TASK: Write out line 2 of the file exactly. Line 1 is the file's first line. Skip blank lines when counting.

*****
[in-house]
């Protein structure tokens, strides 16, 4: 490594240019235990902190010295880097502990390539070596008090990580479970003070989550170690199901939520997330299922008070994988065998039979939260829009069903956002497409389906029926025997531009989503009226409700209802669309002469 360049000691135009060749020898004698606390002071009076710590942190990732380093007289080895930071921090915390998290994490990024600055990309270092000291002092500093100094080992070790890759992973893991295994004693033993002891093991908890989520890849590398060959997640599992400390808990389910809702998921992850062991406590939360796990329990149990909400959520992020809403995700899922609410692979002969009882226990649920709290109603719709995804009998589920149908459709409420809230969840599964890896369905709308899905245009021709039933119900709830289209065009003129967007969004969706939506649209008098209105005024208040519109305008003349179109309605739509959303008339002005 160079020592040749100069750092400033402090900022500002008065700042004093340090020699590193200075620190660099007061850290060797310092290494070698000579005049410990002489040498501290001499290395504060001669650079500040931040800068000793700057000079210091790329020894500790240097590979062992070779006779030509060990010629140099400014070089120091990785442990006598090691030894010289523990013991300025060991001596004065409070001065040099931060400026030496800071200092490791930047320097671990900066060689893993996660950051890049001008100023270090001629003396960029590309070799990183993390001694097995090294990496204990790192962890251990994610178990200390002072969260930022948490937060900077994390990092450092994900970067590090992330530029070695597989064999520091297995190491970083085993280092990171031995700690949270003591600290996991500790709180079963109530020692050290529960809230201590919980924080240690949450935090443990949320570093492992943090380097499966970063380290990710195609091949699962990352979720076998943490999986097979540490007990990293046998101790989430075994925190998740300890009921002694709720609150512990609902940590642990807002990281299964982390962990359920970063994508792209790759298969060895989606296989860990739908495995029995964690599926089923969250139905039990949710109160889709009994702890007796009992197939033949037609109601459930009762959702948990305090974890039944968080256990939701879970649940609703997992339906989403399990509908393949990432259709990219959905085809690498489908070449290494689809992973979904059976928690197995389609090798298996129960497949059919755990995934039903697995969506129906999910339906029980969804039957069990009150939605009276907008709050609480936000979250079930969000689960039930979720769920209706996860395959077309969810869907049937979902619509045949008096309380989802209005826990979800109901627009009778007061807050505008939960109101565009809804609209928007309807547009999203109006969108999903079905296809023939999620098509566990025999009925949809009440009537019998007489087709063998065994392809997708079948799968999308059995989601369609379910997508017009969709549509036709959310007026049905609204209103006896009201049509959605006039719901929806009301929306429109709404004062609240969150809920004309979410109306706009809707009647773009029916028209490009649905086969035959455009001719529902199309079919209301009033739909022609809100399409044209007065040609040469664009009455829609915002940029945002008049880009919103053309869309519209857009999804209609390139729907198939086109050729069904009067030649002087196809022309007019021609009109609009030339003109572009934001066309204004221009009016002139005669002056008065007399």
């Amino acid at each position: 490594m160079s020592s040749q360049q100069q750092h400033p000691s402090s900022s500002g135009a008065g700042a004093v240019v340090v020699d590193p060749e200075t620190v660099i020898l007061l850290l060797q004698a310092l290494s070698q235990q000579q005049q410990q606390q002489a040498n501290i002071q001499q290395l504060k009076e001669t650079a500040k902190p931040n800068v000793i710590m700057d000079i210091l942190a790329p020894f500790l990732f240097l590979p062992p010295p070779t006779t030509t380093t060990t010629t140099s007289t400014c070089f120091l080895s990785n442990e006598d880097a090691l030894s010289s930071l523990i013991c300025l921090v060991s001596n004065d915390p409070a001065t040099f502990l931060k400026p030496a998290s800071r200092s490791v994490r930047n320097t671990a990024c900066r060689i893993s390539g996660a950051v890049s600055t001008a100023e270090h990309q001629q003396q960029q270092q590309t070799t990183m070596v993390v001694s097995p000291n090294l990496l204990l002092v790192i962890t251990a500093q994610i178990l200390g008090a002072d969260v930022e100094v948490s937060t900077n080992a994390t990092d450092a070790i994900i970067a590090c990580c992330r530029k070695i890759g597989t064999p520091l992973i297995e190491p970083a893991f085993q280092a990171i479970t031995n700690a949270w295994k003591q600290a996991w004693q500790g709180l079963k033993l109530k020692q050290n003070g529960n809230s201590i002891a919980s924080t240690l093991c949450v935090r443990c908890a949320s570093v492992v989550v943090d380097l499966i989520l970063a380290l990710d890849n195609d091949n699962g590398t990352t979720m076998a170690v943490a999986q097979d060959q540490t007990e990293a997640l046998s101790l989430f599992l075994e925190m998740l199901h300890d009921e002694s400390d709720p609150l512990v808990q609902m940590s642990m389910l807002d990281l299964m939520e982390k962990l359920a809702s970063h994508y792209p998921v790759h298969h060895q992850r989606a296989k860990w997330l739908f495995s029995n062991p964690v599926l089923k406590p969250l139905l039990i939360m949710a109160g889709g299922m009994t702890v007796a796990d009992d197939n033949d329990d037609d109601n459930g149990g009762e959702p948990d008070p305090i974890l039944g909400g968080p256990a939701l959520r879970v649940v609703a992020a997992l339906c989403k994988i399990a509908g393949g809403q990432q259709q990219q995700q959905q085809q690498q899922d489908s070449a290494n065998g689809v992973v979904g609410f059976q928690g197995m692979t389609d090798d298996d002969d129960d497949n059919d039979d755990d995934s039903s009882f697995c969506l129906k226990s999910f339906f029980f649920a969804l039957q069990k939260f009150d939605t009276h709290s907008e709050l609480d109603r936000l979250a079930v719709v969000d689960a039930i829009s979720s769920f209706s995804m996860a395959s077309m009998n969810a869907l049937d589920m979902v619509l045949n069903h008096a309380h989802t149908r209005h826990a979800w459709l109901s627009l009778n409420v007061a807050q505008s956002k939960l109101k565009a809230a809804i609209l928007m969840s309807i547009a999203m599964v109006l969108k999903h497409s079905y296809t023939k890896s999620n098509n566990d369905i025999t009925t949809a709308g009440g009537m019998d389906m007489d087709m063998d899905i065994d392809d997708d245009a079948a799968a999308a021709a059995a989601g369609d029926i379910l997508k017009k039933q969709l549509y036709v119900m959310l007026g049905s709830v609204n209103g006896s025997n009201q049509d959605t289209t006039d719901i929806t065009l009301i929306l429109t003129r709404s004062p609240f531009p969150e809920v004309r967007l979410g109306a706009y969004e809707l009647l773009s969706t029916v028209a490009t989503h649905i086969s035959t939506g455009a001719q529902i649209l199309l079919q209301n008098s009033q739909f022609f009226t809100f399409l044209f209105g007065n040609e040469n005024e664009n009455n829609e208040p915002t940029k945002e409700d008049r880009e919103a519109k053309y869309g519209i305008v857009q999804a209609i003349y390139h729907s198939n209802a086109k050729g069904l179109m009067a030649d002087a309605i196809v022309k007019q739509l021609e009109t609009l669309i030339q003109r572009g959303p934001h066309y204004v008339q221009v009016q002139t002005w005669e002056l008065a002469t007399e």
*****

């Protein structure tokens, strides 16, 4: 490594240019235990902190010295880097502990390539070596008090990580479970003070989550170690199901939520997330299922008070994988065998039979939260829009069903956002497409389906029926025997531009989503009226409700209802669309002469 360049000691135009060749020898004698606390002071009076710590942190990732380093007289080895930071921090915390998290994490990024600055990309270092000291002092500093100094080992070790890759992973893991295994004693033993002891093991908890989520890849590398060959997640599992400390808990389910809702998921992850062991406590939360796990329990149990909400959520992020809403995700899922609410692979002969009882226990649920709290109603719709995804009998589920149908459709409420809230969840599964890896369905709308899905245009021709039933119900709830289209065009003129967007969004969706939506649209008098209105005024208040519109305008003349179109309605739509959303008339002005 160079020592040749100069750092400033402090900022500002008065700042004093340090020699590193200075620190660099007061850290060797310092290494070698000579005049410990002489040498501290001499290395504060001669650079500040931040800068000793700057000079210091790329020894500790240097590979062992070779006779030509060990010629140099400014070089120091990785442990006598090691030894010289523990013991300025060991001596004065409070001065040099931060400026030496800071200092490791930047320097671990900066060689893993996660950051890049001008100023270090001629003396960029590309070799990183993390001694097995090294990496204990790192962890251990994610178990200390002072969260930022948490937060900077994390990092450092994900970067590090992330530029070695597989064999520091297995190491970083085993280092990171031995700690949270003591600290996991500790709180079963109530020692050290529960809230201590919980924080240690949450935090443990949320570093492992943090380097499966970063380290990710195609091949699962990352979720076998943490999986097979540490007990990293046998101790989430075994925190998740300890009921002694709720609150512990609902940590642990807002990281299964982390962990359920970063994508792209790759298969060895989606296989860990739908495995029995964690599926089923969250139905039990949710109160889709009994702890007796009992197939033949037609109601459930009762959702948990305090974890039944968080256990939701879970649940609703997992339906989403399990509908393949990432259709990219959905085809690498489908070449290494689809992973979904059976928690197995389609090798298996129960497949059919755990995934039903697995969506129906999910339906029980969804039957069990009150939605009276907008709050609480936000979250079930969000689960039930979720769920209706996860395959077309969810869907049937979902619509045949008096309380989802209005826990979800109901627009009778007061807050505008939960109101565009809804609209928007309807547009999203109006969108999903079905296809023939999620098509566990025999009925949809009440009537019998007489087709063998065994392809997708079948799968999308059995989601369609379910997508017009969709549509036709959310007026049905609204209103006896009201049509959605006039719901929806009301929306429109709404004062609240969150809920004309979410109306706009809707009647773009029916028209490009649905086969035959455009001719529902199309079919209301009033739909022609809100399409044209007065040609040469664009009455829609915002940029945002008049880009919103053309869309519209857009999804209609390139729907198939086109050729069904009067030649002087196809022309007019021609009109609009030339003109572009934001066309204004221009009016002139005669002056008065007399």